If you are reading this article, then likely you have come to the same decision or are thinking about it. We each have a story or background as to how we came to make this life-altering leap into the sexy and emotionally fulfilling field of nursing right? (Teehee, that's a whole nother article!) Books, television shows, and movies like to portray nurses as being born knowing that this was our lifelong goal. While this may be true for some of us, how did the rest of us come to choose a career in nursing?
In late August 2017, allnurses.com released a survey that ran through September to determine what factors students consider when selecting a school. One of the questions asked nurses and student nurses, "Why did you choose nursing?". The survey, which is set to release soon, had over 1500 participants. The responses varied greatly; some were light-hearted answers (like the "sexy" comment, wearing scrubs, or liking all things gruesome); some practical, "it's what my parents would pay for"; some well thought out, "hours, schedule and pay", and some people were just plain "born to do this".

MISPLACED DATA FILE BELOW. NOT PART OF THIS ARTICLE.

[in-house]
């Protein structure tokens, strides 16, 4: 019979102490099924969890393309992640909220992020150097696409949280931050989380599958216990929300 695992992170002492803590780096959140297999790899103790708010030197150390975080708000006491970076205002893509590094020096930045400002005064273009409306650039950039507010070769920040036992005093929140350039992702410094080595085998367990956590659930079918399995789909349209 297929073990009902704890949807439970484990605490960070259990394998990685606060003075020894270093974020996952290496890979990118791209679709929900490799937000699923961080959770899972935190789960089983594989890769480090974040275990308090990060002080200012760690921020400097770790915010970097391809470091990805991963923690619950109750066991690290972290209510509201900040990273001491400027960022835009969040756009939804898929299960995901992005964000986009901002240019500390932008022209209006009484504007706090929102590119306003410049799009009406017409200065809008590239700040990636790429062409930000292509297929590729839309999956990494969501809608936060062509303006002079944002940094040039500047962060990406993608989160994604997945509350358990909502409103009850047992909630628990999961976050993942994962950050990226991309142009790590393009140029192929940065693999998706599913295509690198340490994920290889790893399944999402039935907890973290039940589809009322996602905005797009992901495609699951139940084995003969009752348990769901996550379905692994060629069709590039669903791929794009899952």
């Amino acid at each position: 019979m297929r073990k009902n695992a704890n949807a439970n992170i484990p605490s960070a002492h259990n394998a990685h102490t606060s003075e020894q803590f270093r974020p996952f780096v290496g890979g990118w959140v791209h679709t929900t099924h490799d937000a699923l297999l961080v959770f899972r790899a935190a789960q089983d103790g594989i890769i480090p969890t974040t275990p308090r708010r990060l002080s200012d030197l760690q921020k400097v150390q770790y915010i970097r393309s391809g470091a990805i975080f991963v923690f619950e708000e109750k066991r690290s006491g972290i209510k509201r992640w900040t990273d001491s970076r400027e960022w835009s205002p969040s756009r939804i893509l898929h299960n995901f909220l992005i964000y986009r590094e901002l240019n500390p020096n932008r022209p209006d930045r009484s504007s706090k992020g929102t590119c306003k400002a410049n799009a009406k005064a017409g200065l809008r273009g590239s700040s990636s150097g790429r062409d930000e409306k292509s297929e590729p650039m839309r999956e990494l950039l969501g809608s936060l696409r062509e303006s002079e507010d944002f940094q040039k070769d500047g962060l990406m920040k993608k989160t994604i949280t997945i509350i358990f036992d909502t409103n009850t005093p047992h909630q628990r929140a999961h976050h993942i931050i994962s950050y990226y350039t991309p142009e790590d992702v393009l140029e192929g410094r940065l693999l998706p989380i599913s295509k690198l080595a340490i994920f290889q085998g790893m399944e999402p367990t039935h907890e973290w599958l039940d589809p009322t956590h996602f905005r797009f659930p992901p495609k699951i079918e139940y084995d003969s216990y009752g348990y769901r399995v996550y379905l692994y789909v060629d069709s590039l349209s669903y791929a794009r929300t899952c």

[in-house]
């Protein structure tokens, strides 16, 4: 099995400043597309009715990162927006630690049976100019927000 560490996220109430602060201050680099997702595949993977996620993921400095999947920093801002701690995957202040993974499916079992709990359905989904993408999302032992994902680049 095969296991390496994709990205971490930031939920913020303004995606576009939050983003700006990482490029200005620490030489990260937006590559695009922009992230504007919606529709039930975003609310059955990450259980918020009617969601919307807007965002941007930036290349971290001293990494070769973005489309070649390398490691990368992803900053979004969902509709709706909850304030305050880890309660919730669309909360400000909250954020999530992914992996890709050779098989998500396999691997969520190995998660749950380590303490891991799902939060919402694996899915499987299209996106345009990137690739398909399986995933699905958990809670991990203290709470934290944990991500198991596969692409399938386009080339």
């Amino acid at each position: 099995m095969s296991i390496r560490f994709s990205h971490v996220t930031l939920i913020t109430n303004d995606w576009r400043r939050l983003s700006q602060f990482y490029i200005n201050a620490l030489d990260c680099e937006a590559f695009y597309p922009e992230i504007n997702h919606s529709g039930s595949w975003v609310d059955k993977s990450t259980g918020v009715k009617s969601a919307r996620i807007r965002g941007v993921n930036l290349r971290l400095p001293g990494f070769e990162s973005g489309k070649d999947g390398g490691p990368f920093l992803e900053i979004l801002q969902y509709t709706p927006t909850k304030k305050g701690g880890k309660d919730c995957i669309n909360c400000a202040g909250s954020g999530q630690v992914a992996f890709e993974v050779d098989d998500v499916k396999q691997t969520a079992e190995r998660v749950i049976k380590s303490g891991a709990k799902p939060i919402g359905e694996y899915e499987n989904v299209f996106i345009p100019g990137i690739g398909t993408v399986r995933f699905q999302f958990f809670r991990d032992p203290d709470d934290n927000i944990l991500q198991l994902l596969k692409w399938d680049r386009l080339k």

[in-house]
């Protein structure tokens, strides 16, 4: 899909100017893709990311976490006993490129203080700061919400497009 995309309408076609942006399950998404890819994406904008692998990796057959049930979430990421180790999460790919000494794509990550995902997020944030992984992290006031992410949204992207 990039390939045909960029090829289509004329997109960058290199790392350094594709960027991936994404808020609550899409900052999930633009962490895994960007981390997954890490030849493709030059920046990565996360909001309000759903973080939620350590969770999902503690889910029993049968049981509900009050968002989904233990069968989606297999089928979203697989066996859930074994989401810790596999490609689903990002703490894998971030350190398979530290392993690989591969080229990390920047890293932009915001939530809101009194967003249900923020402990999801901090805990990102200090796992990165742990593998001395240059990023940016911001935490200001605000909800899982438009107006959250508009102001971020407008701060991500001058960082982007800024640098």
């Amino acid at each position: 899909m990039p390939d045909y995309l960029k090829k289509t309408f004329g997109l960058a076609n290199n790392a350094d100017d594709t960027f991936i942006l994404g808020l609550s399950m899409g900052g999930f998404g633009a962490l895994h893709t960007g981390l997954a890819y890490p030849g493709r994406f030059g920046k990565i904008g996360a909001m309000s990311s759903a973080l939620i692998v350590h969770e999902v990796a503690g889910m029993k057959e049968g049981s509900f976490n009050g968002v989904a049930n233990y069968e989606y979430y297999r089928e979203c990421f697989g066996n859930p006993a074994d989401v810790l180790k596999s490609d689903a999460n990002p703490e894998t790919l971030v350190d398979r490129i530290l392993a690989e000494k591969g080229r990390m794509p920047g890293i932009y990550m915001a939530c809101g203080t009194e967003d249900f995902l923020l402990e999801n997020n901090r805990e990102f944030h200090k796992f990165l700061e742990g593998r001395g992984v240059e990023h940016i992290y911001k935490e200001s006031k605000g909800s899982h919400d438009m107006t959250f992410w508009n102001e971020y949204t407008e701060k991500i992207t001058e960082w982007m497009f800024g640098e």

There were a number of similar and common threads woven through the survey responses. Nursing has ranked #1 as the most trusted profession for at least 15 years in a row in Gallup Polls. Job security, flexibility, and pay were a deciding factor for many choosing nursing as a career. No matter sick or well, people will always be in need of healthcare. Nursing was a popular second career choice as reported in the survey results, either from a non-healthcare profession or from many who were non-nursing healthcare professionals. They reported wanting to have more direct contact and connection with patients, many stating that they feel drawn to care for those in need, not to "sit behind a desk". The career opened up possibilities to work schedules so they could care for aging loved ones or children. For many it was a better, more stable paycheck offering sick and vacation time and better healthcare for themselves and their loved ones. Nursing also offered the ability to advance within the career itself and further their education toward ultimate life goals.